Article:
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Monday, 6 August, 2001, 08:52 GMT 09:52 UK
New worm infects the net
Graphic BBC
Machines patched against Code Red are safe against the new worm
A new worm has started to make its presence felt on the internet.

The malicious program works much faster than Code Red, and does a better job of finding vulnerable computers - but it is unlikely to clog the wires as successfully as Code Red.

This new threat is more dangerous than the previous version of Code Red, though it is still unlikely to affect the whole internet infrastructure in the short term

UK Government agency
The new worm could be hobbled because it exploits the same vulnerability that many machines have closed since Code Red started stalking the net.

If it does manage to compromise a system, the worm installs a Trojan that could give malicious hackers control of the infected system, UK Government scientists warned.

Web worm II

The panic over Code Red began when a variant of the original worm infected more than 250,000 machines in only a few hours, prompting fears that a global web slowdown would result if the worm was not contained.

Analysis after the outbreak revealed that the web traffic jams attributed to Code Red were due to a train crash in a tunnel that severed key net cables.

Now, new warnings are being issued about another variant of a web worm, which was first detected on Saturday.

"We are aware of at least two variants of the computer worm making their way now," said a spokeswoman for the FBI's National Infrastructure Protection Center in the US.

The UK's Unified Incident Reporting and Alert Scheme (Uniras) said on Sunday: "This new threat is more dangerous than the previous version of Code Red, though it is still unlikely to affect the whole internet infrastructure in the short term."

However, it warned: "The installation of the Trojan code will allow unpredictable use to be made of the infected systems in future."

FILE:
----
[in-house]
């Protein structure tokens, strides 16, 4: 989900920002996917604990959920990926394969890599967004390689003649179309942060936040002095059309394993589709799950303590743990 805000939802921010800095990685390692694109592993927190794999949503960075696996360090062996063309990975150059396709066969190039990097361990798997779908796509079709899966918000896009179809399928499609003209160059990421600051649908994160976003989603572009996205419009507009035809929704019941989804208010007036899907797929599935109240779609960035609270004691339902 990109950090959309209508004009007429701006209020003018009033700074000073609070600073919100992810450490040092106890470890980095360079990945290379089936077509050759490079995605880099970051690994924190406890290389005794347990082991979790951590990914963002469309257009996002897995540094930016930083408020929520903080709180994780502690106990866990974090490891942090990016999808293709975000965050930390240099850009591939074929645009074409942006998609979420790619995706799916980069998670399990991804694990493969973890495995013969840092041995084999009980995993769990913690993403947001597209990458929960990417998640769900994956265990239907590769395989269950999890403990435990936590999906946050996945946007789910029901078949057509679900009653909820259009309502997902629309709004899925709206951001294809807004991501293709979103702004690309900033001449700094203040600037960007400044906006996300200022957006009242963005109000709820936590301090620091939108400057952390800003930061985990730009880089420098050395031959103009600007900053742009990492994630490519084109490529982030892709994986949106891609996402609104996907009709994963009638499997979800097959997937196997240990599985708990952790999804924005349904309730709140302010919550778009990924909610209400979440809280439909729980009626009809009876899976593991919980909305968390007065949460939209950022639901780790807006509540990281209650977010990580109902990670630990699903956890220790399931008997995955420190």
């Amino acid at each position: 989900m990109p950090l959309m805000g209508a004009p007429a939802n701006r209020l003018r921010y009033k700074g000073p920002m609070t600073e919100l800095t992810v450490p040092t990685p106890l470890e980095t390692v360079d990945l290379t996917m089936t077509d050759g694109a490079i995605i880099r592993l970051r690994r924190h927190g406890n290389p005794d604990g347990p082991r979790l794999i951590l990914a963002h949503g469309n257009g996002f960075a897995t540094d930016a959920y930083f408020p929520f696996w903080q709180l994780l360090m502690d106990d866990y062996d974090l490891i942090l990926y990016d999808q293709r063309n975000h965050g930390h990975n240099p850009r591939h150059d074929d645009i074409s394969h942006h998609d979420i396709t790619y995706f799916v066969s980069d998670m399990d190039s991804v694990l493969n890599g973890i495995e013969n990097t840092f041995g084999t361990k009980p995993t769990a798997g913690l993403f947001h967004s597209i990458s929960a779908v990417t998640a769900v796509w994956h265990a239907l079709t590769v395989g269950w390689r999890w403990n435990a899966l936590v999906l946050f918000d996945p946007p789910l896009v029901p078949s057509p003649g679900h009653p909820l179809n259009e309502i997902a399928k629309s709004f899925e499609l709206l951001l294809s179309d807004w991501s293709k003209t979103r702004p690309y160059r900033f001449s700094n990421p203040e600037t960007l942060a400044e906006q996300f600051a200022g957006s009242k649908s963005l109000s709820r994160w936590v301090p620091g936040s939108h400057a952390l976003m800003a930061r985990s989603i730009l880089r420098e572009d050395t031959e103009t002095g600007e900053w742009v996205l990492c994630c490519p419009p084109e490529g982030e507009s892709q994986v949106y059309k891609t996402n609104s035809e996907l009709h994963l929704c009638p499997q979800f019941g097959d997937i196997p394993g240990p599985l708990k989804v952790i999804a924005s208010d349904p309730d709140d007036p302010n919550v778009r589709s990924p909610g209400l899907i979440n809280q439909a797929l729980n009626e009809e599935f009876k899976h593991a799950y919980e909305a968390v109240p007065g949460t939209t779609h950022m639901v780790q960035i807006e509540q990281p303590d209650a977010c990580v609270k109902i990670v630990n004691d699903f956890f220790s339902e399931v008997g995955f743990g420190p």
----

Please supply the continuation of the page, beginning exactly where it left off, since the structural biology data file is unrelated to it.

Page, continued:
Spreads locally

What stopped Code Red spreading more effectively was the sluggish way it searched out new systems to infect. Uniras said the new worm did a better job of spreading because it looked for other computers sharing the same network as the machine it was working from.

"Localised segments of the internet could be affected and performance degraded, and this might have serious consequences for communities of users affected," Uniras said.

The Pentagon BBC
The Pentagon closed its public facing sites over Code Red fears
However, the worm cannot infect as many computers as Code Red because it only targets machines using Windows 2000 and running Microsoft Internet Information Server (IIS). Since Code Red started circulating, many of these machines have had a patch installed that stops them being infected.

Systems protected from Code Red are safe against the new worm. The patches are available from Microsoft's website.

The over-played warnings about last week's Code Red outbreak have led some anti-virus companies worrying that the hype could have caused people to become complacent and do nothing about continuing security problems plaguing the net, including the new worm.

"There's been more hype than havoc," Graham Cluley, of anti-virus company Sophos. "There will be some people that did not patch themselves earlier and say now they do not have to bother."

See also:

02 Aug 01 | Sci/Tech
Code Red threat tailing off
01 Aug 01 | Sci/Tech
Code Red keeps world guessing
31 Jul 01 | Sci/Tech
Internet put on Code Red alert
13 Jun 01 | Sci/Tech
Virus exploits voyeurs
01 Aug 01 | Talking Point
Can the hackers be stopped?
02 Aug 01 | Sci/Tech
Code Red 'was never a threat'
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